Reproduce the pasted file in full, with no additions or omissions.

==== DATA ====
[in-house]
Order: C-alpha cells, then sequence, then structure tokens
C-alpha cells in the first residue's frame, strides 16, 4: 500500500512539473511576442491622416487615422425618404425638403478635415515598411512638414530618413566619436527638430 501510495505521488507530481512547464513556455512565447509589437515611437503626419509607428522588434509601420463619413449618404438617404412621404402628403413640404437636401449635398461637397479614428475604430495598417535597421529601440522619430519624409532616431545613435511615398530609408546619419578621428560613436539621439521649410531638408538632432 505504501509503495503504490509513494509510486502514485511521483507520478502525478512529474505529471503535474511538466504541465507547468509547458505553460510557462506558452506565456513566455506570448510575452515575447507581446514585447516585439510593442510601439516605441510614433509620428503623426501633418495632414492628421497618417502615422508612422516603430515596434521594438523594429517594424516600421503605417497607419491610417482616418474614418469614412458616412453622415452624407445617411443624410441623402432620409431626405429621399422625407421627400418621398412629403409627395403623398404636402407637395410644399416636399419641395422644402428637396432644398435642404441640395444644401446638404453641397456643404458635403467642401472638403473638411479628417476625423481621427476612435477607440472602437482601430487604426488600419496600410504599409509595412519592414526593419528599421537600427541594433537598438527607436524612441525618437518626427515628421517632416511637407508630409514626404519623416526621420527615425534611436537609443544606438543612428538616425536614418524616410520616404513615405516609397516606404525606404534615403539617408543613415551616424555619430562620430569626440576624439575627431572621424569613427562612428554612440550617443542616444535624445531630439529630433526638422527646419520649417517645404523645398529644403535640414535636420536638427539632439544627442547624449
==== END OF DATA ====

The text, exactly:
[in-house]
Order: C-alpha cells, then sequence, then structure tokens
C-alpha cells in the first residue's frame, strides 16, 4: 500500500512539473511576442491622416487615422425618404425638403478635415515598411512638414530618413566619436527638430 501510495505521488507530481512547464513556455512565447509589437515611437503626419509607428522588434509601420463619413449618404438617404412621404402628403413640404437636401449635398461637397479614428475604430495598417535597421529601440522619430519624409532616431545613435511615398530609408546619419578621428560613436539621439521649410531638408538632432 505504501509503495503504490509513494509510486502514485511521483507520478502525478512529474505529471503535474511538466504541465507547468509547458505553460510557462506558452506565456513566455506570448510575452515575447507581446514585447516585439510593442510601439516605441510614433509620428503623426501633418495632414492628421497618417502615422508612422516603430515596434521594438523594429517594424516600421503605417497607419491610417482616418474614418469614412458616412453622415452624407445617411443624410441623402432620409431626405429621399422625407421627400418621398412629403409627395403623398404636402407637395410644399416636399419641395422644402428637396432644398435642404441640395444644401446638404453641397456643404458635403467642401472638403473638411479628417476625423481621427476612435477607440472602437482601430487604426488600419496600410504599409509595412519592414526593419528599421537600427541594433537598438527607436524612441525618437518626427515628421517632416511637407508630409514626404519623416526621420527615425534611436537609443544606438543612428538616425536614418524616410520616404513615405516609397516606404525606404534615403539617408543613415551616424555619430562620430569626440576624439575627431572621424569613427562612428554612440550617443542616444535624445531630439529630433526638422527646419520649417517645404523645398529644403535640414535636420536638427539632439544627442547624449